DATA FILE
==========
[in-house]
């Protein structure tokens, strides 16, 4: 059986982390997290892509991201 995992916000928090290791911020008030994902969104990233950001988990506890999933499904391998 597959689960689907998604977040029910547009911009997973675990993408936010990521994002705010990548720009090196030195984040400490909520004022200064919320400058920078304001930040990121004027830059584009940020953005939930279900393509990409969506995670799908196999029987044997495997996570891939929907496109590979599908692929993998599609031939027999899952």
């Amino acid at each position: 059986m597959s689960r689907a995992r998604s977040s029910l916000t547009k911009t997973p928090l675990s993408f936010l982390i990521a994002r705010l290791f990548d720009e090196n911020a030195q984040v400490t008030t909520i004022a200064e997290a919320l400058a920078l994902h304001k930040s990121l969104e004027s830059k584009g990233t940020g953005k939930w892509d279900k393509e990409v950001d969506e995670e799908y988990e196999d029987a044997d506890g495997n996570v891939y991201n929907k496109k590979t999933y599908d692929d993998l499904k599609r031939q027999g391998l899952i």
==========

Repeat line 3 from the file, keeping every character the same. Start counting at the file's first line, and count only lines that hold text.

């Amino acid at each position: 059986m597959s689960r689907a995992r998604s977040s029910l916000t547009k911009t997973p928090l675990s993408f936010l982390i990521a994002r705010l290791f990548d720009e090196n911020a030195q984040v400490t008030t909520i004022a200064e997290a919320l400058a920078l994902h304001k930040s990121l969104e004027s830059k584009g990233t940020g953005k939930w892509d279900k393509e990409v950001d969506e995670e799908y988990e196999d029987a044997d506890g495997n996570v891939y991201n929907k496109k590979t999933y599908d692929d993998l499904k599609r031939q027999g391998l899952i």